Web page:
Wollongong music conservatorium ‘short changed’

Conservatorium of Music, Glennifer Brae, Wollongong. PHOTO: Desination Wollongong.

Conservatorium of Music, Glennifer Brae, Wollongong. PHOTO: Desination Wollongong.

THE Wollongong Conservatorium of Music receives three times less funding from the State Government than what the Newcastle Conservatorium.

The NSW Minister for Education Adrian Piccoli released figures in response to questions raised by State MP for Keira Ryan Park and local community members.

Mr Park said he was shocked with the difference between the levels of funding for the two conservatoriums and said he intended to continue to lobby the NSW Government in the lead up to the Budget to increase the funding level for the Wollongong Conservatorium.

Last year Wollongong received around $340,000 annually in comparison to Newcastle’s $985,000.

“The Conservatorium is a highly respected organisation within the region and has produced many fine students whom have gone on to enjoy successful careers both nationally and internationally,” Mr Park said.

Mr Park said he had been contacted by local residents who were seeking advice on how and to what level the two Conservatoriums were funded but he and locals were dismayed at the large gap between them.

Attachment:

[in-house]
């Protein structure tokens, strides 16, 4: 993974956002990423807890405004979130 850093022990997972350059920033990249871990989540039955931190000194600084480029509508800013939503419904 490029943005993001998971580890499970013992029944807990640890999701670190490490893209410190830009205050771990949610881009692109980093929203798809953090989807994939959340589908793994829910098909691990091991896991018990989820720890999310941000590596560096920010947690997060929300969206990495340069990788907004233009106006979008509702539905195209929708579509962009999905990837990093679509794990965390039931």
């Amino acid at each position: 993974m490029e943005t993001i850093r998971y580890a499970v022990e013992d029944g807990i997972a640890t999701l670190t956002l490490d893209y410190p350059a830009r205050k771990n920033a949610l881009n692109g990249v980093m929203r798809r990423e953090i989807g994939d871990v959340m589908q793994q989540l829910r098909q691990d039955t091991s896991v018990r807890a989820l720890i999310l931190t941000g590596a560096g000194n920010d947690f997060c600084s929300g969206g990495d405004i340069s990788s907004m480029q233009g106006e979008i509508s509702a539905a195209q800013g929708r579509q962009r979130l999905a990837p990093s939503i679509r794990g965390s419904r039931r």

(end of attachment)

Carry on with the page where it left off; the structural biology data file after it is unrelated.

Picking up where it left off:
“To have such a discrepancy between Wollongong and Newcastle is simply unfair and I am urging the Government to increase its support for the Wollongong Conservatorium,” Mr Park said.

“I will certainly be making my feelings known when NSW Parliament resumes next week that this facility needs an urgent boost in funding to ensure it continues to provide the wonderful opportunities to local students,” he said.

About Mick Roberts

A journalist, writer and historian, Mick Roberts specialises in Australian cultural history, particularly associated with the Australian hotel and liquor industry. Mick has had an interest in revealing the colourful story of pubs, inns and associated industries in Australia for over 30 years. He is currently working on a comprehensive history of the hotel and liquor industry in the Illawarra region of NSW. Besides writing a number of history books, Mick has owned and managed several community newspapers. He was one time editor of the Wollongong Northern News, The Bulli Times, The Northern Times, The Northern Leader and The Local - all located in the Wollongong region. As a journalist he has worked for Rural Press, Cumberland (News Limited), Sydney based, City News, and Torch Publications based in Canterbury Bankstown, NSW. He currently calls the inner-Sydney suburb of Surry Hills home.


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